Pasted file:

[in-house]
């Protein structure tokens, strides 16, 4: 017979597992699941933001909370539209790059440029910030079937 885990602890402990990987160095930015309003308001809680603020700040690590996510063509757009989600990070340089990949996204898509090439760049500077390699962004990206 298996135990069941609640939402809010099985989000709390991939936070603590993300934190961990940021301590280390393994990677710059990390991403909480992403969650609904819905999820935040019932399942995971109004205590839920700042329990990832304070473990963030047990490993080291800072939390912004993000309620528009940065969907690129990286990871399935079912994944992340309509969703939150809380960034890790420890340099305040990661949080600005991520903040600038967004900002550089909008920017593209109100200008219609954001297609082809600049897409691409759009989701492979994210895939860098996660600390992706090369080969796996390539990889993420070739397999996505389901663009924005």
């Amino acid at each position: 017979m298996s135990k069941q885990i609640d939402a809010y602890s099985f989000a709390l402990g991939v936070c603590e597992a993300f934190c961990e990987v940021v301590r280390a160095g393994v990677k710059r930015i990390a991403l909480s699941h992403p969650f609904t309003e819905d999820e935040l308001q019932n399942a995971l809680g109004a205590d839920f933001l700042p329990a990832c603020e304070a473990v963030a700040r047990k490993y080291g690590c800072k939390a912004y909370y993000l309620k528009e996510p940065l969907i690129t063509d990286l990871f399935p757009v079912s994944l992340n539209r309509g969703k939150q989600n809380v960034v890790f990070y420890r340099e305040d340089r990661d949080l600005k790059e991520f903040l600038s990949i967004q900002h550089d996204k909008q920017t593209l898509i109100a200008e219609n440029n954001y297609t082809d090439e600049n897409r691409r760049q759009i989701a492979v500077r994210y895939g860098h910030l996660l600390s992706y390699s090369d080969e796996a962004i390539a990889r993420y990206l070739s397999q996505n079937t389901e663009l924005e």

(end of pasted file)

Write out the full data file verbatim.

[in-house]
């Protein structure tokens, strides 16, 4: 017979597992699941933001909370539209790059440029910030079937 885990602890402990990987160095930015309003308001809680603020700040690590996510063509757009989600990070340089990949996204898509090439760049500077390699962004990206 298996135990069941609640939402809010099985989000709390991939936070603590993300934190961990940021301590280390393994990677710059990390991403909480992403969650609904819905999820935040019932399942995971109004205590839920700042329990990832304070473990963030047990490993080291800072939390912004993000309620528009940065969907690129990286990871399935079912994944992340309509969703939150809380960034890790420890340099305040990661949080600005991520903040600038967004900002550089909008920017593209109100200008219609954001297609082809600049897409691409759009989701492979994210895939860098996660600390992706090369080969796996390539990889993420070739397999996505389901663009924005």
């Amino acid at each position: 017979m298996s135990k069941q885990i609640d939402a809010y602890s099985f989000a709390l402990g991939v936070c603590e597992a993300f934190c961990e990987v940021v301590r280390a160095g393994v990677k710059r930015i990390a991403l909480s699941h992403p969650f609904t309003e819905d999820e935040l308001q019932n399942a995971l809680g109004a205590d839920f933001l700042p329990a990832c603020e304070a473990v963030a700040r047990k490993y080291g690590c800072k939390a912004y909370y993000l309620k528009e996510p940065l969907i690129t063509d990286l990871f399935p757009v079912s994944l992340n539209r309509g969703k939150q989600n809380v960034v890790f990070y420890r340099e305040d340089r990661d949080l600005k790059e991520f903040l600038s990949i967004q900002h550089d996204k909008q920017t593209l898509i109100a200008e219609n440029n954001y297609t082809d090439e600049n897409r691409r760049q759009i989701a492979v500077r994210y895939g860098h910030l996660l600390s992706y390699s090369d080969e796996a962004i390539a990889r993420y990206l070739s397999q996505n079937t389901e663009l924005e």